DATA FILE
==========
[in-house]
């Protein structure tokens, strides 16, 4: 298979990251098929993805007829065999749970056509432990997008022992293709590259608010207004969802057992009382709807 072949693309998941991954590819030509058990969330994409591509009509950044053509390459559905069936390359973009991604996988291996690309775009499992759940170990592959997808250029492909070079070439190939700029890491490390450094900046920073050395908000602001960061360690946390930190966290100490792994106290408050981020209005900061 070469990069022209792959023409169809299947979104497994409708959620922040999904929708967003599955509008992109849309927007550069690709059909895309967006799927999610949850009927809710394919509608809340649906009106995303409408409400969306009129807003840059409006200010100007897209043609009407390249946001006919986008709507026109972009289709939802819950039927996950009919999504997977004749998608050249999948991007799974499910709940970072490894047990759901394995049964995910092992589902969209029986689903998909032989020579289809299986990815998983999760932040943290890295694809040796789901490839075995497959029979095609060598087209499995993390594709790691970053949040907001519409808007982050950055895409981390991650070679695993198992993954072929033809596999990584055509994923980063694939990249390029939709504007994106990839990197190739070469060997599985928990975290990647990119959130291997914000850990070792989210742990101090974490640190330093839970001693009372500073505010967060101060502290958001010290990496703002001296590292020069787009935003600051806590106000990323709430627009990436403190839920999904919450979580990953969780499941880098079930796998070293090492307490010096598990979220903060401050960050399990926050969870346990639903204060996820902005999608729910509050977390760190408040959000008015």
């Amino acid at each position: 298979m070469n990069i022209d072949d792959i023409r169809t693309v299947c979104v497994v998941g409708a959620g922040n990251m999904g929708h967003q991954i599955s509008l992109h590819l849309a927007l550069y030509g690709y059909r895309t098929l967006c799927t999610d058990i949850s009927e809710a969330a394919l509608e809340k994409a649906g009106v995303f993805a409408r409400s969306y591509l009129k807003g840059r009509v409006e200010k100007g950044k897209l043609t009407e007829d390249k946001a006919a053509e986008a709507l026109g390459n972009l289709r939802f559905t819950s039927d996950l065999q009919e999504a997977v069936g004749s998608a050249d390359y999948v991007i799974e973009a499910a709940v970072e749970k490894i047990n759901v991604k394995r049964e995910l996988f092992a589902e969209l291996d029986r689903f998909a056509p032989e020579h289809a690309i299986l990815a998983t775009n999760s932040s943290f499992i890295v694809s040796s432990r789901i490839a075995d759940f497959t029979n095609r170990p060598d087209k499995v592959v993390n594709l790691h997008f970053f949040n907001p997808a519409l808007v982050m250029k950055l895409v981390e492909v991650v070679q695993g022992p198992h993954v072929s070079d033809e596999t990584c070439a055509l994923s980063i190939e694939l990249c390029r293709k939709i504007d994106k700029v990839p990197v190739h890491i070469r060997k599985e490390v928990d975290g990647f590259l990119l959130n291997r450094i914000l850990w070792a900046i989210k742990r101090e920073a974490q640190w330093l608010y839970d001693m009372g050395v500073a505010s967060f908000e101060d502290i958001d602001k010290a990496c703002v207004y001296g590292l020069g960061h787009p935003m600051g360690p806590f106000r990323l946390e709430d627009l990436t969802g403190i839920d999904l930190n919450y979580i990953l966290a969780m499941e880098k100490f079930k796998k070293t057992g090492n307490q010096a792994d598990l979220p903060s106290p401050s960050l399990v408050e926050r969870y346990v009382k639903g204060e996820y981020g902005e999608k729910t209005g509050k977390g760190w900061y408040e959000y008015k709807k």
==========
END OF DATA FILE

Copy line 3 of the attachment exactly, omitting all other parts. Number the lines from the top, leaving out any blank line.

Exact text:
């Amino acid at each position: 298979m070469n990069i022209d072949d792959i023409r169809t693309v299947c979104v497994v998941g409708a959620g922040n990251m999904g929708h967003q991954i599955s509008l992109h590819l849309a927007l550069y030509g690709y059909r895309t098929l967006c799927t999610d058990i949850s009927e809710a969330a394919l509608e809340k994409a649906g009106v995303f993805a409408r409400s969306y591509l009129k807003g840059r009509v409006e200010k100007g950044k897209l043609t009407e007829d390249k946001a006919a053509e986008a709507l026109g390459n972009l289709r939802f559905t819950s039927d996950l065999q009919e999504a997977v069936g004749s998608a050249d390359y999948v991007i799974e973009a499910a709940v970072e749970k490894i047990n759901v991604k394995r049964e995910l996988f092992a589902e969209l291996d029986r689903f998909a056509p032989e020579h289809a690309i299986l990815a998983t775009n999760s932040s943290f499992i890295v694809s040796s432990r789901i490839a075995d759940f497959t029979n095609r170990p060598d087209k499995v592959v993390n594709l790691h997008f970053f949040n907001p997808a519409l808007v982050m250029k950055l895409v981390e492909v991650v070679q695993g022992p198992h993954v072929s070079d033809e596999t990584c070439a055509l994923s980063i190939e694939l990249c390029r293709k939709i504007d994106k700029v990839p990197v190739h890491i070469r060997k599985e490390v928990d975290g990647f590259l990119l959130n291997r450094i914000l850990w070792a900046i989210k742990r101090e920073a974490q640190w330093l608010y839970d001693m009372g050395v500073a505010s967060f908000e101060d502290i958001d602001k010290a990496c703002v207004y001296g590292l020069g960061h787009p935003m600051g360690p806590f106000r990323l946390e709430d627009l990436t969802g403190i839920d999904l930190n919450y979580i990953l966290a969780m499941e880098k100490f079930k796998k070293t057992g090492n307490q010096a792994d598990l979220p903060s106290p401050s960050l399990v408050e926050r969870y346990v009382k639903g204060e996820y981020g902005e999608k729910t209005g509050k977390g760190w900061y408040e959000y008015k709807k």